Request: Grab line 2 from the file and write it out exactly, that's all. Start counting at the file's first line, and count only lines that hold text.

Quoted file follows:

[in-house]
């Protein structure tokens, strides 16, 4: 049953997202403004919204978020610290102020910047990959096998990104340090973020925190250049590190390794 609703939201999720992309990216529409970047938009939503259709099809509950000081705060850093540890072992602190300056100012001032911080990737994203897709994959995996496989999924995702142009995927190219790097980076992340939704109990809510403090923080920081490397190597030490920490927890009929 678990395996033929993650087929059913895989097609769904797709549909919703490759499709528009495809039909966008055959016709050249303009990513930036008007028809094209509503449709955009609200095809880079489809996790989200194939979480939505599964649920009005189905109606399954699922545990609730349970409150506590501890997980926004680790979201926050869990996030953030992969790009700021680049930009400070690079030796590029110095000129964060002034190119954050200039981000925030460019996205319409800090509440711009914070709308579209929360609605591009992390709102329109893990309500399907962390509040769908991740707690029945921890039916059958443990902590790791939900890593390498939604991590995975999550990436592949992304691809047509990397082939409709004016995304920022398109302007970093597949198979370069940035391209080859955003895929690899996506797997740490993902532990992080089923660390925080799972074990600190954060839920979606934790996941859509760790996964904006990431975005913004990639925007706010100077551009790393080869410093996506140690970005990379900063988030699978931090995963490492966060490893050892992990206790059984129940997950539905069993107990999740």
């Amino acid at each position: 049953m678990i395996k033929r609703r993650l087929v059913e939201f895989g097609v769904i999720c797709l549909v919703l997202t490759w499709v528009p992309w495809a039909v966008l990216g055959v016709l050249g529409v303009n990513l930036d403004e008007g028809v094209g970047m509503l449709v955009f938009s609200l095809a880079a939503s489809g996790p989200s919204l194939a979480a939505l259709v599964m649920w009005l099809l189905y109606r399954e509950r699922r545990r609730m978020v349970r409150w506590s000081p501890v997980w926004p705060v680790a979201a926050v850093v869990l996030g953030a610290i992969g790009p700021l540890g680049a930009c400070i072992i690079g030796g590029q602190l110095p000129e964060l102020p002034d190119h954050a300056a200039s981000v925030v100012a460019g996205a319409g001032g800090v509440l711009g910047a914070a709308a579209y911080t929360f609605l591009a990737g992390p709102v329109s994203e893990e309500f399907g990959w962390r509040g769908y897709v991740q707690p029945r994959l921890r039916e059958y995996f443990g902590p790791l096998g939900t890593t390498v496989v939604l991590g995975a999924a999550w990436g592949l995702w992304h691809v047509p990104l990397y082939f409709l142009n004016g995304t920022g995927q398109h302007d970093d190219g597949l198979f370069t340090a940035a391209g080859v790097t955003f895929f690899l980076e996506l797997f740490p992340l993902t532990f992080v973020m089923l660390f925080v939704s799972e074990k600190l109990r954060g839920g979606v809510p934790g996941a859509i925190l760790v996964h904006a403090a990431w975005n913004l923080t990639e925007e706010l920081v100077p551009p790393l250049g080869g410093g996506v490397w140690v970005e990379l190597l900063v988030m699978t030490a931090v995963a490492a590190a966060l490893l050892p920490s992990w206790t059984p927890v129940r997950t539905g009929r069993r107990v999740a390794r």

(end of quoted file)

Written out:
């Protein structure tokens, strides 16, 4: 049953997202403004919204978020610290102020910047990959096998990104340090973020925190250049590190390794 609703939201999720992309990216529409970047938009939503259709099809509950000081705060850093540890072992602190300056100012001032911080990737994203897709994959995996496989999924995702142009995927190219790097980076992340939704109990809510403090923080920081490397190597030490920490927890009929 678990395996033929993650087929059913895989097609769904797709549909919703490759499709528009495809039909966008055959016709050249303009990513930036008007028809094209509503449709955009609200095809880079489809996790989200194939979480939505599964649920009005189905109606399954699922545990609730349970409150506590501890997980926004680790979201926050869990996030953030992969790009700021680049930009400070690079030796590029110095000129964060002034190119954050200039981000925030460019996205319409800090509440711009914070709308579209929360609605591009992390709102329109893990309500399907962390509040769908991740707690029945921890039916059958443990902590790791939900890593390498939604991590995975999550990436592949992304691809047509990397082939409709004016995304920022398109302007970093597949198979370069940035391209080859955003895929690899996506797997740490993902532990992080089923660390925080799972074990600190954060839920979606934790996941859509760790996964904006990431975005913004990639925007706010100077551009790393080869410093996506140690970005990379900063988030699978931090995963490492966060490893050892992990206790059984129940997950539905069993107990999740």